Categories
creepy empathy deficit entitled babies harassment have you no humanity incel men who should not ever be with women ever misogyny pedophiles oh sorry ephebophiles rape culture

Incel creeper: It’s fun to follow 14-year-old girls down the street and scare them to death

Strolling through the crowd like Peter Lorre contemplating a crime

By David Futrelle

It’s not like any of you need any more reminders that incels are some of the worst people on planet earth, but here’s one anyway, in the form of a comment on Incels.me from a dude who thinks that following 14-year-olds down the street in order to freak them the hell out is kinda fun and every incel should try it.

Here’s the full text:

I once approached a teenage girl (around 14 years old) by asking her for directions at first. Then I proceeded to ask for her name. She became afraid and started walking away. I followed her, and then she went from walking briskly to running. Her gait was peculiar, because she ran like a newborn fawn, turning around every so often, trying to see if I am still following.

(Now, I want to make clear that I absolutely abhor rape and did not have any intention in that direction, not molestation not any of that.)

She had no reason to be frightened. I wasn’t gonna do anything. 
But the feeling when you follow a girl and she notices you, and she tries to loose you or picks up the pace. That is kind of a good feeling. You become important to her. You are no longer some random insignificant face in the crowd. 

I know it is kind of low-level behaviour. But I do enjoy doing that. I go to another city, look for a girl that is walking by herself and start following her. After a while they notice you. After dark, after sunset it may suffice to just walk in the same general direction as a girl that is walking in front of you. They become paranoid.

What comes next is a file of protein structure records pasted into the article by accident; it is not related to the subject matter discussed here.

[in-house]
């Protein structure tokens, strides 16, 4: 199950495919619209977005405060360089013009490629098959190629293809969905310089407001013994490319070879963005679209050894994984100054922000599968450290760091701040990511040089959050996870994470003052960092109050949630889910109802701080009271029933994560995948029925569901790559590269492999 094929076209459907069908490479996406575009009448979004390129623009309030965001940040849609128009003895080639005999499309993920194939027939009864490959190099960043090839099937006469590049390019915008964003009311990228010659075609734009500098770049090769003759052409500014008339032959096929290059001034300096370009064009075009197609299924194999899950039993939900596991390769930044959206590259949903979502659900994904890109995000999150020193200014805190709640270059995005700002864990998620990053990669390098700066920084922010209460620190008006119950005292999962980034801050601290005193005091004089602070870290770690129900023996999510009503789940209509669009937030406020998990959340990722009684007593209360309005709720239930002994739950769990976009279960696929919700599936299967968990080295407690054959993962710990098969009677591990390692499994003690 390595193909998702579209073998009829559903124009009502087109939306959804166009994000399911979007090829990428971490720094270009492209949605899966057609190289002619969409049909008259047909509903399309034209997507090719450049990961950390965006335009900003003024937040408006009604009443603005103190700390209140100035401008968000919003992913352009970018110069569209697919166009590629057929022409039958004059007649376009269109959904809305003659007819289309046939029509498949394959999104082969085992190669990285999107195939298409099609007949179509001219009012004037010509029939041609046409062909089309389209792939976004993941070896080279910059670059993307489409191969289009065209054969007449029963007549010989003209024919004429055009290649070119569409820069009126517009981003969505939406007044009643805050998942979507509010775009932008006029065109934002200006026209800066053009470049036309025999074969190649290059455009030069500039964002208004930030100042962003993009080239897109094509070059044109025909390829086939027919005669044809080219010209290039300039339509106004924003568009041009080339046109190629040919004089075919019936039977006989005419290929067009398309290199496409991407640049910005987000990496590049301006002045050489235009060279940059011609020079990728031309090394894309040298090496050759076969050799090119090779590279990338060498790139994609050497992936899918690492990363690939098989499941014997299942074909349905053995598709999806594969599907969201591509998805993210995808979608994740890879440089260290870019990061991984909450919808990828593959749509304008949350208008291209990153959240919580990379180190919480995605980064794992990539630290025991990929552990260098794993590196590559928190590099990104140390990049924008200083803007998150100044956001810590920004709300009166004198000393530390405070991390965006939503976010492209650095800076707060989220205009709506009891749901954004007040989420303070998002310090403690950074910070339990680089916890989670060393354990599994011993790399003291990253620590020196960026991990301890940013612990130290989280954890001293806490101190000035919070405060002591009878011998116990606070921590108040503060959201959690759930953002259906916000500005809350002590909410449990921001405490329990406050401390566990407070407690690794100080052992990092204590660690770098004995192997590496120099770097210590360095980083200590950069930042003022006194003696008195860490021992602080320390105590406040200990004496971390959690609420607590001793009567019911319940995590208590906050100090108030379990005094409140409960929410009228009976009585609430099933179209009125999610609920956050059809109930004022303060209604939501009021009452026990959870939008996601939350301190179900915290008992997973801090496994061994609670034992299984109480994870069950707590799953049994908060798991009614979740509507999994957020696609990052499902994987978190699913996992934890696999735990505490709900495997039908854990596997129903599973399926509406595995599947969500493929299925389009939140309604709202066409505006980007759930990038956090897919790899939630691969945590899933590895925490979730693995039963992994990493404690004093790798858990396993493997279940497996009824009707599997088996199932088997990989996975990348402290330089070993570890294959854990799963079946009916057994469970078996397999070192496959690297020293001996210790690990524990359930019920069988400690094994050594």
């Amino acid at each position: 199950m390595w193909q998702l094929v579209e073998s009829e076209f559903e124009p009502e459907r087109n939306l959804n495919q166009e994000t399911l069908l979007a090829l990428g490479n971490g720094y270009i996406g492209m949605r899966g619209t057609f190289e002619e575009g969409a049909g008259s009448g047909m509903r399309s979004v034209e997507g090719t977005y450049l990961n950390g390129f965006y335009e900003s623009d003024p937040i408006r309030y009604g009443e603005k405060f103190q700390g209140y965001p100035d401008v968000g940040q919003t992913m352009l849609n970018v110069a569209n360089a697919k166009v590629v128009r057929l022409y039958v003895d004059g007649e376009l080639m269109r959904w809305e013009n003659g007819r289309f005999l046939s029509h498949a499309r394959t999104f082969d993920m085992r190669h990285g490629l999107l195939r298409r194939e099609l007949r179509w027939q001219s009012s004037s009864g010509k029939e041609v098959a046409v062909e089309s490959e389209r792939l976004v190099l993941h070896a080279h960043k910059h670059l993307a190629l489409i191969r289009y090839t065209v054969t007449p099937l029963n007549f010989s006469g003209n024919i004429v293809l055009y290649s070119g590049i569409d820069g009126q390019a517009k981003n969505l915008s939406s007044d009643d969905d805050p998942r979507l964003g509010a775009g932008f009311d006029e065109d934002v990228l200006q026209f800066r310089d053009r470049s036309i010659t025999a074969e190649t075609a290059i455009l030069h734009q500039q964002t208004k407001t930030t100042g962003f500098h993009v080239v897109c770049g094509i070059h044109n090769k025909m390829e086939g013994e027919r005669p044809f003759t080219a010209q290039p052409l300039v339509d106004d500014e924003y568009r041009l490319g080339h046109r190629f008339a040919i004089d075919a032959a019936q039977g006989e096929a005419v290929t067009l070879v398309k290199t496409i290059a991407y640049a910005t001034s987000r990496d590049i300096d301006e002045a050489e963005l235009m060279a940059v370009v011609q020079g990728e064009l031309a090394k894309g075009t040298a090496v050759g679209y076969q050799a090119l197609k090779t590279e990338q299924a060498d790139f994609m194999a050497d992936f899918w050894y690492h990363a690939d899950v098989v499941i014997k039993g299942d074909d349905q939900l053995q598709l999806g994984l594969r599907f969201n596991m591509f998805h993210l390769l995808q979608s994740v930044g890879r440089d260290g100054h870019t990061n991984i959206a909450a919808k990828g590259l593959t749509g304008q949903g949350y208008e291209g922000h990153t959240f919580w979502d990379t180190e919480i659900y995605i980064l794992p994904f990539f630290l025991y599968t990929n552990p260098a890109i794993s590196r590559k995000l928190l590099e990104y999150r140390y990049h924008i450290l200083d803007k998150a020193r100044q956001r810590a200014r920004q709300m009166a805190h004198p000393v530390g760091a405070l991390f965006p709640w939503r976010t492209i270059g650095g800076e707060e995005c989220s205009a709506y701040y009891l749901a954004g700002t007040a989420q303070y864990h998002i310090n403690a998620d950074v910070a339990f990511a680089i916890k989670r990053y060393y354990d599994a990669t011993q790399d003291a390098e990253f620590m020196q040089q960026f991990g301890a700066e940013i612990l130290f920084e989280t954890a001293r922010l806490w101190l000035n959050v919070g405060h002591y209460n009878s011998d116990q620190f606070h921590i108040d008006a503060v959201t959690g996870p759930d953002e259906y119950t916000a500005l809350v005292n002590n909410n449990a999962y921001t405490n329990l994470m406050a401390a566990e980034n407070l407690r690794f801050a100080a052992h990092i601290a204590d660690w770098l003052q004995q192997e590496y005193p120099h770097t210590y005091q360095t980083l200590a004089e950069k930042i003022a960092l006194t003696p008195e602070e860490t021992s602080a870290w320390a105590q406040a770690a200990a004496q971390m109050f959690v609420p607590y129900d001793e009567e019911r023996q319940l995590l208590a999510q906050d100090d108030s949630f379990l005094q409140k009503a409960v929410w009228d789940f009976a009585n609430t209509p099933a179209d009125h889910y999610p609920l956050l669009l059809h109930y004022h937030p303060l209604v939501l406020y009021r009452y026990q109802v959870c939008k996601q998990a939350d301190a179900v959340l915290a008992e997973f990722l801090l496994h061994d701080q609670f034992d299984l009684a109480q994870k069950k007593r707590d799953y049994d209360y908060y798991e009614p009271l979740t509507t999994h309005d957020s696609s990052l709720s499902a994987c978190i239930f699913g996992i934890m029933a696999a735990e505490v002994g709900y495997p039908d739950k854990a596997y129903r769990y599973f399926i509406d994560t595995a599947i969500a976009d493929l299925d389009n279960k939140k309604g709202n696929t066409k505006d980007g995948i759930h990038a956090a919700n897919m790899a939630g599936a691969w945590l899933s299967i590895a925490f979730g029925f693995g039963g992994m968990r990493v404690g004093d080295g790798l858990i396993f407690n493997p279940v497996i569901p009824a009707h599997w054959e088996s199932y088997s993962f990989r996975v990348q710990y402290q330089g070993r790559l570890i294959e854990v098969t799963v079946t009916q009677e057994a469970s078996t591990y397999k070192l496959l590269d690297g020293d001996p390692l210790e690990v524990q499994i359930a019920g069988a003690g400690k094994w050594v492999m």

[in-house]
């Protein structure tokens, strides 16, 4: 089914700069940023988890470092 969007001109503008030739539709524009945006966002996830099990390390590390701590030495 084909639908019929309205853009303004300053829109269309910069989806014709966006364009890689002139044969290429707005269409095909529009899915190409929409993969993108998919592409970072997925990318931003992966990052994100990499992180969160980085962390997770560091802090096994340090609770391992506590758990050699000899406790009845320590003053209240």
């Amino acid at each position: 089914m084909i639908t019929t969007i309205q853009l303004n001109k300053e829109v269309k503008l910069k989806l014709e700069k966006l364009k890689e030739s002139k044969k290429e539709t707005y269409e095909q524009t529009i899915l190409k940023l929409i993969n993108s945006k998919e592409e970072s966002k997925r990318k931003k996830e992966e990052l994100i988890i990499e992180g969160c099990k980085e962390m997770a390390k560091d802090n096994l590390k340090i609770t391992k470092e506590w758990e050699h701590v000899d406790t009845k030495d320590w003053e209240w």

I recommend you lonely incels try it some time. Just to make her afraid. If you know your limits and don’t actually harass -let alone rape- that girl, it should be harmless psychological fun.

Yes, that girl had no reason to be scared of the exceedingly creepy dude following her down the street because he wasn’t really planning to rape her though the thought had definitely occurred to him.

H/T — @iAmTheWarax

Subscribe
Notify of
guest

This site uses Akismet to reduce spam. Learn how your comment data is processed.

128 Comments
Inline Feedbacks
View all comments
Alexis Filth
Alexis Filth
2 years ago

@Dvärghundspossen

Firstly: Hej! Hur mår du? (I’m learning Swedish, my husband & I want to move our family there.

Secondly, since I live in the us, whenever I’m in public presenting as femme, it with my husband (I’m nonbinary, born with a Male body, my husband is a FtM trans man) I’m carrying a gun.

Like, I get the gun debate, I do. But I’m not carrying because I think ISIS is comingfor my tiny midwestern town or that 12 year old black kids asking for directions are scary, I’m carrying because I really don’t feel like having to run for my life from transphobic, homophobic rednecks.